Facebook: The New Curriculum Vitae
Do you know who's looking at your Facebook profile? Have you updated your settings to make details and pictures private to everyone except your Facebook friends? These things could be necessary because you might have a Facebook stalker.
I don't mean the creepy guy in your chem lab that searched out your profile because he found your full name on the class registrar. Or the sexy chic in the next cubical that you've had your eye on for some time but don't have the nads to approach – and it turns out she's secretly crushing on you too (wait... what?). And I'm not talking about your best friend who systematically comments on every single picture and status you post with a witty retort or a mortifying story of how you made-the-fool at your last social outing.
No, I'm speaking of your current or potential employer making a judgment call on your viability and the future of your career based upon that previous social outing.
Alright. Now things are getting sort of serious.
Nobody Cares About Work History and Skill Sets
Okay, so that might be a bit of a stretch, but there's no denying where things are headed. That's right, friends, the resume you worked tirelessly to get to just one page (after all, etiquette requires it) is somewhat worthless in this competitive work force. At best, it's certainly becoming obsolete.
Don't believe me? Alright, take Union Square Ventures, a venture-capital firm in New York, as an example. In January of 2012 the company started looking for an investment analyst. Forgoing resumes all together, applicants were required to submit links to their online presence and a video explaining why they were interested in the job. The company was looking for something that provided more depth into who a candidate was – what they were like to work with and how they think. Resumes, according to an associate at the firm, don't do that.
A bumper sticker company in Colorado, StickerGiant.com, uses an online survey to screen potential employees, under the same premise. IGN Entertainment, Inc. offered programming courses for gamers that have little experience in the field. Candidates were required to respond to a series of challenges through IGN's website to determine their thought processes.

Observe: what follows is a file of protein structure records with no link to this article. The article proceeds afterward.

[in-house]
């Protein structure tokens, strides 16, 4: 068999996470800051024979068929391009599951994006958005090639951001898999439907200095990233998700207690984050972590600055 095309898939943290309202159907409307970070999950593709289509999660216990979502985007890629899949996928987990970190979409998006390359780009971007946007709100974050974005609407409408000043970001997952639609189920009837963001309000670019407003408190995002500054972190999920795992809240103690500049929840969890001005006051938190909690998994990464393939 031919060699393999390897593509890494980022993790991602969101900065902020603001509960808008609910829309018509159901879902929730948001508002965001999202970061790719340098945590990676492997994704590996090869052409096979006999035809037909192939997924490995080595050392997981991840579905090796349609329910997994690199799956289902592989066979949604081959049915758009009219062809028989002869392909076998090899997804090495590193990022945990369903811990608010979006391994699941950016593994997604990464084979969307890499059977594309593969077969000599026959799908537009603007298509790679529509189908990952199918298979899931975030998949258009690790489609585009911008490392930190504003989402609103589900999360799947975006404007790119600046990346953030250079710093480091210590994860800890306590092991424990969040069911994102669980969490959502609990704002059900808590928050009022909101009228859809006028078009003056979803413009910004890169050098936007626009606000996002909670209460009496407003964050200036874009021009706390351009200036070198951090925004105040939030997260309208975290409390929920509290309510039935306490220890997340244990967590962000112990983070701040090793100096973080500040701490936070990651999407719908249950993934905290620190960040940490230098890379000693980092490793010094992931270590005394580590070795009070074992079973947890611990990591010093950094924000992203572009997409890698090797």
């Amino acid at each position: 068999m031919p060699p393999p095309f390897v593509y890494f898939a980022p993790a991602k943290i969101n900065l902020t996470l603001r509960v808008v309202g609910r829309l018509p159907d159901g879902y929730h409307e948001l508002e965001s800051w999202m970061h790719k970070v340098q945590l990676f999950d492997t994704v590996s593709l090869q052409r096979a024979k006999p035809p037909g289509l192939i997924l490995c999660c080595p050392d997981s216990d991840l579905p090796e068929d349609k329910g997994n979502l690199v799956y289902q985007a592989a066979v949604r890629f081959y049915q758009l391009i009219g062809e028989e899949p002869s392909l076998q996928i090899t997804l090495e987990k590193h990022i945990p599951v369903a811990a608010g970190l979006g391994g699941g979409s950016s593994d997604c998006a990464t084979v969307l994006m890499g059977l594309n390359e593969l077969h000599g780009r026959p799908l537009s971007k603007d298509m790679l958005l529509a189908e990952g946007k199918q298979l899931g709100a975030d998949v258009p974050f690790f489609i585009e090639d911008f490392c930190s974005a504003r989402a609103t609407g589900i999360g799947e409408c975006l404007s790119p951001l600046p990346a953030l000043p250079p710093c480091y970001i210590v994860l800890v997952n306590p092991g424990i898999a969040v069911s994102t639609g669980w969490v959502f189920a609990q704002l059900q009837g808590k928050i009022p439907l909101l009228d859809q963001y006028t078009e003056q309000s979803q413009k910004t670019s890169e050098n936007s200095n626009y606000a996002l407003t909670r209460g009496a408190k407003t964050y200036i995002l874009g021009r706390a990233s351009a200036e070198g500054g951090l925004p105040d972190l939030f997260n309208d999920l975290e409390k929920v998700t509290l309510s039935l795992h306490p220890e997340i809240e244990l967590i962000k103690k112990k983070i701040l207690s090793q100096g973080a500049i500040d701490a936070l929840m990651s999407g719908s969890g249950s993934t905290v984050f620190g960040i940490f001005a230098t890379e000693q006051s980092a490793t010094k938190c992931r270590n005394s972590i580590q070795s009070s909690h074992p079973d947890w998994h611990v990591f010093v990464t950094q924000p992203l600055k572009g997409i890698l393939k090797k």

Err... Isn't That What's an Interview is for?
Alright, so a resume doesn't divulge much about someone's personality, likability and drive. I'll grant you that, but isn't that what an interview's for? After all, don't resumes weed people out too, by providing information on experience and skills? Then, once you find the resumes you like, you sit down and have a chat with that person – one-on-one time is a great way to feel out a someone's character.
Ah, but who wants to take the time to conduct interviews these days? Especially with so many companies hiring freelance in order to save on overhead. I write for companies all over the nation, for goodness sake – I'm certainly not paying to fly somewhere for an interview, and I doubt someone interested in my writing skills is going to foot the bill either – an online survey or perusing my Facebook profile is much easier.
Where Does the Stalking Stop?
Okay, so big deal, a potential employer wants to see your Facebook profile, but you're already smart enough to have it set to private and she can't see a darn thing, right? Guess again. The Associated Press reported last month that more potential employers are requesting passwords for a candidate's Facebook account in order to have full access.
Uh, excuse me?
Talk about invasion of privacy! Don't believe for a moment that you're alone in your outrage, because Facebook is right there with you. But what can you do about it – especially if you desperately need the job and they require access to your user profile to even consider you for the position? It's a catch-22, particularly if your potential employer looks at the photo album on your profile labeled "Mardi Gras 2011." Yikes.
What's an Applicant to do?
Well, of course, there's the option to take a stand and keep your personal profile off limits for professional means. It's risky if a potential job is on the line.
Another option is to actually create a separate social media profile using a secondary email address and only friend your well-behaved friends and family members, posting statuses and photos with professional discretion in mind. That's the profile you share with potential employers. It's probably also a good idea to create a LinkedIn account, since the purpose is focused on professional use and it gives you the opportunity to create an online resume. Heck, maybe you could create a blog just for sharing with potential employers, writing on all those things you have 'expertise' in – basically, as a means of tooting your own horn. Regardless, you've got to watch your back online these days, because you never know who your potential stalkers are.
So, with this new found information (after all, your current employer could already be your Facebook friend – with ulterior motives), who's heading to their profile to do a little spring cleaning?